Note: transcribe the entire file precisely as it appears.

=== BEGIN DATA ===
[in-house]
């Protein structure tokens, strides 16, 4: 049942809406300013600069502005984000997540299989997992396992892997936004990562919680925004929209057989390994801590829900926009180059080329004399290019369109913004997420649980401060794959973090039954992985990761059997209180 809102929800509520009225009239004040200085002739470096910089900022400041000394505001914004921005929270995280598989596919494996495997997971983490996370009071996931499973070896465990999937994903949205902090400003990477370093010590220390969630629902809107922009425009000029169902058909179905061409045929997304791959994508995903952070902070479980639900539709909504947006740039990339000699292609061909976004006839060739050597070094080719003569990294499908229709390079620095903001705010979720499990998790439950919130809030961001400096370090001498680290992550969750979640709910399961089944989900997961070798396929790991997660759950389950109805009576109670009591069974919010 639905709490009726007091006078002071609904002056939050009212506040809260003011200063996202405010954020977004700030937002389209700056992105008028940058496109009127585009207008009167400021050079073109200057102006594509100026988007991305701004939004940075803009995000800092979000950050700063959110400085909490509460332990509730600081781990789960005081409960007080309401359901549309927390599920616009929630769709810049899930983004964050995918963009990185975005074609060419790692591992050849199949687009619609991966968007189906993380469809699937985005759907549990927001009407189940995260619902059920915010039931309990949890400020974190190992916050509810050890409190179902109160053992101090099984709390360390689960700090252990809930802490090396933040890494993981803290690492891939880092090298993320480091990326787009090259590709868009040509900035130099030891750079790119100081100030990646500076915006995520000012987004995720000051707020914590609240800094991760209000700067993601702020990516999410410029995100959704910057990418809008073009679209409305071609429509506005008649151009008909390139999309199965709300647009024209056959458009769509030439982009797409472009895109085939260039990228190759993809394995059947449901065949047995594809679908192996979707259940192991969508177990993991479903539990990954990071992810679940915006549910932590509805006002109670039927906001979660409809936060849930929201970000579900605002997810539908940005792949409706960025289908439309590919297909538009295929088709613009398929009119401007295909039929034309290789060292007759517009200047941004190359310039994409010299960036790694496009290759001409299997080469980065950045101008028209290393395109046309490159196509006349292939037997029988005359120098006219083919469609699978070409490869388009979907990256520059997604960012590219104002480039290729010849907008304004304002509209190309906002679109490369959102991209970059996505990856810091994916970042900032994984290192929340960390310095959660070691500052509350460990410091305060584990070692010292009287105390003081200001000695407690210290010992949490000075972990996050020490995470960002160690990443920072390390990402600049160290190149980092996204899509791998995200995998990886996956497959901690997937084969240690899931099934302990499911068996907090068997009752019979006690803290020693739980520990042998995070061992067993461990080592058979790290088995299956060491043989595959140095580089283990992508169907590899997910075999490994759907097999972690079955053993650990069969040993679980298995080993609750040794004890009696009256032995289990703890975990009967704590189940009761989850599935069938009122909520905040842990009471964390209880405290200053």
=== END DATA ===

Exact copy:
[in-house]
């Protein structure tokens, strides 16, 4: 049942809406300013600069502005984000997540299989997992396992892997936004990562919680925004929209057989390994801590829900926009180059080329004399290019369109913004997420649980401060794959973090039954992985990761059997209180 809102929800509520009225009239004040200085002739470096910089900022400041000394505001914004921005929270995280598989596919494996495997997971983490996370009071996931499973070896465990999937994903949205902090400003990477370093010590220390969630629902809107922009425009000029169902058909179905061409045929997304791959994508995903952070902070479980639900539709909504947006740039990339000699292609061909976004006839060739050597070094080719003569990294499908229709390079620095903001705010979720499990998790439950919130809030961001400096370090001498680290992550969750979640709910399961089944989900997961070798396929790991997660759950389950109805009576109670009591069974919010 639905709490009726007091006078002071609904002056939050009212506040809260003011200063996202405010954020977004700030937002389209700056992105008028940058496109009127585009207008009167400021050079073109200057102006594509100026988007991305701004939004940075803009995000800092979000950050700063959110400085909490509460332990509730600081781990789960005081409960007080309401359901549309927390599920616009929630769709810049899930983004964050995918963009990185975005074609060419790692591992050849199949687009619609991966968007189906993380469809699937985005759907549990927001009407189940995260619902059920915010039931309990949890400020974190190992916050509810050890409190179902109160053992101090099984709390360390689960700090252990809930802490090396933040890494993981803290690492891939880092090298993320480091990326787009090259590709868009040509900035130099030891750079790119100081100030990646500076915006995520000012987004995720000051707020914590609240800094991760209000700067993601702020990516999410410029995100959704910057990418809008073009679209409305071609429509506005008649151009008909390139999309199965709300647009024209056959458009769509030439982009797409472009895109085939260039990228190759993809394995059947449901065949047995594809679908192996979707259940192991969508177990993991479903539990990954990071992810679940915006549910932590509805006002109670039927906001979660409809936060849930929201970000579900605002997810539908940005792949409706960025289908439309590919297909538009295929088709613009398929009119401007295909039929034309290789060292007759517009200047941004190359310039994409010299960036790694496009290759001409299997080469980065950045101008028209290393395109046309490159196509006349292939037997029988005359120098006219083919469609699978070409490869388009979907990256520059997604960012590219104002480039290729010849907008304004304002509209190309906002679109490369959102991209970059996505990856810091994916970042900032994984290192929340960390310095959660070691500052509350460990410091305060584990070692010292009287105390003081200001000695407690210290010992949490000075972990996050020490995470960002160690990443920072390390990402600049160290190149980092996204899509791998995200995998990886996956497959901690997937084969240690899931099934302990499911068996907090068997009752019979006690803290020693739980520990042998995070061992067993461990080592058979790290088995299956060491043989595959140095580089283990992508169907590899997910075999490994759907097999972690079955053993650990069969040993679980298995080993609750040794004890009696009256032995289990703890975990009967704590189940009761989850599935069938009122909520905040842990009471964390209880405290200053």